Irwin Miller was a visionary. After serving in the army during WWII, Miller took over his family’s business Cummins Engine Company and turned the failing company around. His greatest achievement though is the stellar architecture in his hometown of Columbus, Indiana.
Miller is an architecture lover who noted that the magnificent buildings of Oxford and Cambridge are proof of the vision of their creators. (Miller studied philosophy, economics and politics at Oxford.) Thus he believed that new architecture should do the same, look to the future rather than just copy the past, which he asserted shows a lack of creativity.
When the First Christian Church needed a new building, he convinced Finnish architect, Eliel Saarenin who’d designed the St. Louis Gateway Arch and Winnetka’s Crow Island School*, to build the new church. Later when the town needed a new school he offered the school board a deal, “I’ll put together a list of five architects and if you choose one of them, I’ll pay the design fees.” They accepted his offer and the Lillian C. Schmitt Elementary School was the result.
Miller and the Cummins Foundation has paid the architecture fees for over 50 buildings in Columbus. Consequently, despite a population of just 44,000, Columbus has been ranked 6th in U.S. for architectural innovation behind New York, Boston, Washington D.C., Chicago and San Francisco.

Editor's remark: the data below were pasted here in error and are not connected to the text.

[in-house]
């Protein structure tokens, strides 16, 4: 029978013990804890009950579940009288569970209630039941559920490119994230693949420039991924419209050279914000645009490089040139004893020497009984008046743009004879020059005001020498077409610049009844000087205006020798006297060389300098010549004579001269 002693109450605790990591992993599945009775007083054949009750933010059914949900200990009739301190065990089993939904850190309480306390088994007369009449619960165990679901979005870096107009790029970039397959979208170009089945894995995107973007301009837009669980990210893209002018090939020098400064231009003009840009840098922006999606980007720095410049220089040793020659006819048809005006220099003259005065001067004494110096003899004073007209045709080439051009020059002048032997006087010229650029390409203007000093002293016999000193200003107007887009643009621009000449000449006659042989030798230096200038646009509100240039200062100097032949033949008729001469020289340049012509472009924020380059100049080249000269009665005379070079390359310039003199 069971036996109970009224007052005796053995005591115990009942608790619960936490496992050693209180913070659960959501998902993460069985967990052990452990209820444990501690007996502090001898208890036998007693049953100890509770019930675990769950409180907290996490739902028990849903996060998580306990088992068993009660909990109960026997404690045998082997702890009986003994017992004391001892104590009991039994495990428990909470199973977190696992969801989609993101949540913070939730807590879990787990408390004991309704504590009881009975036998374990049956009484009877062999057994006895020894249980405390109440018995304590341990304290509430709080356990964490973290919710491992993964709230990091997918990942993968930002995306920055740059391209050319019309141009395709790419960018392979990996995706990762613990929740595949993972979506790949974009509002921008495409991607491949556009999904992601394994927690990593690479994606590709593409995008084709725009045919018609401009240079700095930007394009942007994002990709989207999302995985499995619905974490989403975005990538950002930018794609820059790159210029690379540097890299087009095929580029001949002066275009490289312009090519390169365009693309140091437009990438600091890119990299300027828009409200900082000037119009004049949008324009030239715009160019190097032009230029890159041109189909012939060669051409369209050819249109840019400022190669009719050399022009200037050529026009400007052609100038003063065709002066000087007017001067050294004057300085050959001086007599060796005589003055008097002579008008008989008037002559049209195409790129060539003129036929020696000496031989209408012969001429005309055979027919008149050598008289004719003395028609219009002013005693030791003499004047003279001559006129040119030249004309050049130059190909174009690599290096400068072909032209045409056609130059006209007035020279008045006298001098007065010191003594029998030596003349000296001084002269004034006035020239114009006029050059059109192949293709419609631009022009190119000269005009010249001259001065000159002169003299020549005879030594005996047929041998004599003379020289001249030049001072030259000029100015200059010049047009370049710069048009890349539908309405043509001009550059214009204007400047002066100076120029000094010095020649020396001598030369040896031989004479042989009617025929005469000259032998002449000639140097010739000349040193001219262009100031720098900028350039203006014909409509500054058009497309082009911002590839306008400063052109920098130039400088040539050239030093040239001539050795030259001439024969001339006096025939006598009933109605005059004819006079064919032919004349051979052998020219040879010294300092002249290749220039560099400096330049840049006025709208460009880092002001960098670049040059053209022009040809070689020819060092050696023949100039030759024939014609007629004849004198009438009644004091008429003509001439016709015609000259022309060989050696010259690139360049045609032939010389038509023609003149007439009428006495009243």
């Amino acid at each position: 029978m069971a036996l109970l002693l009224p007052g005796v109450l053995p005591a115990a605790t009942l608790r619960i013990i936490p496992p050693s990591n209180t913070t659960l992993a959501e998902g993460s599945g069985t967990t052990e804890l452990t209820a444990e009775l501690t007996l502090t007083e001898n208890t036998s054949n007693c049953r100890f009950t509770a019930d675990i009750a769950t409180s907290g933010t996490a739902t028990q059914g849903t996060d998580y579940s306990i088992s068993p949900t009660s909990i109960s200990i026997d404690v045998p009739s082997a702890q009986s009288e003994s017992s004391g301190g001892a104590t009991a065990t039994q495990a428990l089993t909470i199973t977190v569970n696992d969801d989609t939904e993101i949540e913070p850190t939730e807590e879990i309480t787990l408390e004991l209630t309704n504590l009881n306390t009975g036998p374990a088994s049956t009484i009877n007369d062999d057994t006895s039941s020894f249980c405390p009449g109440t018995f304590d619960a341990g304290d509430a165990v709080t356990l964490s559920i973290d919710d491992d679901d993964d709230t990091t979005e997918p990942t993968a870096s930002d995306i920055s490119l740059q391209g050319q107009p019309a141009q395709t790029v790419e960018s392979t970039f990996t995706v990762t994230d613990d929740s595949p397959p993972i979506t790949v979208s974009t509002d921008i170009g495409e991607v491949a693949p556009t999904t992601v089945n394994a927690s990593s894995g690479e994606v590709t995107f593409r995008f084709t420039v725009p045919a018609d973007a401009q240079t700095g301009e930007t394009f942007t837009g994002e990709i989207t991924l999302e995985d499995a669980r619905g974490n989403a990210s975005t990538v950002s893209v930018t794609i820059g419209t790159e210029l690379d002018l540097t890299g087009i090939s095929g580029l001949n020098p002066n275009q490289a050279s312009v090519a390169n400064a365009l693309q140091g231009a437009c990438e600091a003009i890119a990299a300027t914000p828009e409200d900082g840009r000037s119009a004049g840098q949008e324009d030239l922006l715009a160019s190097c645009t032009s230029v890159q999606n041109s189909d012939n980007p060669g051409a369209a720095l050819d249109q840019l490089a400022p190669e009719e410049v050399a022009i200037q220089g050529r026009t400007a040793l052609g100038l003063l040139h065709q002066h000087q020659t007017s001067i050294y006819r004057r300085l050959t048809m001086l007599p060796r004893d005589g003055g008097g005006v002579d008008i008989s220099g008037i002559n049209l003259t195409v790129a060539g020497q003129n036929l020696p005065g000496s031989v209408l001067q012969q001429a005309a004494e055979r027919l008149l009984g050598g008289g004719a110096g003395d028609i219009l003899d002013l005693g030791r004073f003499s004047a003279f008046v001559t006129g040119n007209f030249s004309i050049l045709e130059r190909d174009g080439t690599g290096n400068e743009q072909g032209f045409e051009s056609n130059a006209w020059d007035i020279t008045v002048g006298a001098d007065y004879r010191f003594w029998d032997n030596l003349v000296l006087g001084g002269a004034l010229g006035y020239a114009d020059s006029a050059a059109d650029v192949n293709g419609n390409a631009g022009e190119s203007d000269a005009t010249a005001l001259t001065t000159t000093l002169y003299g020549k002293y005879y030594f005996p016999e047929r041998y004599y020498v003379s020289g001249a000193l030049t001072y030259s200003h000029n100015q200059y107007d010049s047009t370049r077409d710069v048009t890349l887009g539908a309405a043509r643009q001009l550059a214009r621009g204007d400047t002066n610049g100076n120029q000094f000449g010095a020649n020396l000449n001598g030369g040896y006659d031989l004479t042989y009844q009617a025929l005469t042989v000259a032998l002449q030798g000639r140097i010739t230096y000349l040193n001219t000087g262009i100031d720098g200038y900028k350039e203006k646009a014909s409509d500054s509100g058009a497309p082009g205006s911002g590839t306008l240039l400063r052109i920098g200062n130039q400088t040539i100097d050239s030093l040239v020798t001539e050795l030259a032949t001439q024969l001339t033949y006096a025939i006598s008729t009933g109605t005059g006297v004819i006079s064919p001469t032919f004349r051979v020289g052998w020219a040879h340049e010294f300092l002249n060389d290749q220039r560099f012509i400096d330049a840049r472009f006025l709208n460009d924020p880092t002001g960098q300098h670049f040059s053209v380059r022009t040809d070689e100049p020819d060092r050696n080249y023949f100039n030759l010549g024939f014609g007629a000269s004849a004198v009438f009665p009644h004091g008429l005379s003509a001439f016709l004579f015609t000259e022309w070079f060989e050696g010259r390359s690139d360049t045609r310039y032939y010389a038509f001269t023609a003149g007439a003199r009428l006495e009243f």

The Visitors’ Center offers an interesting video on how Miller started this endeavor highlighting much of the public art and architecture. They also have a good video describing Miller’s House, which is now a museum, that you must reserve weeks in advance to see.
The visitor center’s staff is friendly and informative. Many of the important buildings are within walking distance of the center as are some reasonably priced restaurants with good lunch offerings. You can’t get into most of the churches, which is disappointing.
The Visitors’ Center offers a bus tour for $20 per person to see some of the more distant sights, though you might prefer the freedom of driving to them with a map the center sells. Cell phone walking tours are also on offer.
Though I’m not always a big fan of modern architecture, I loved Columbus. I’m already planning a return visit. I stayed with relatives near Indianapolis, but there are plenty of accommodations in the area. Wouldn’t you want to see a hostel here?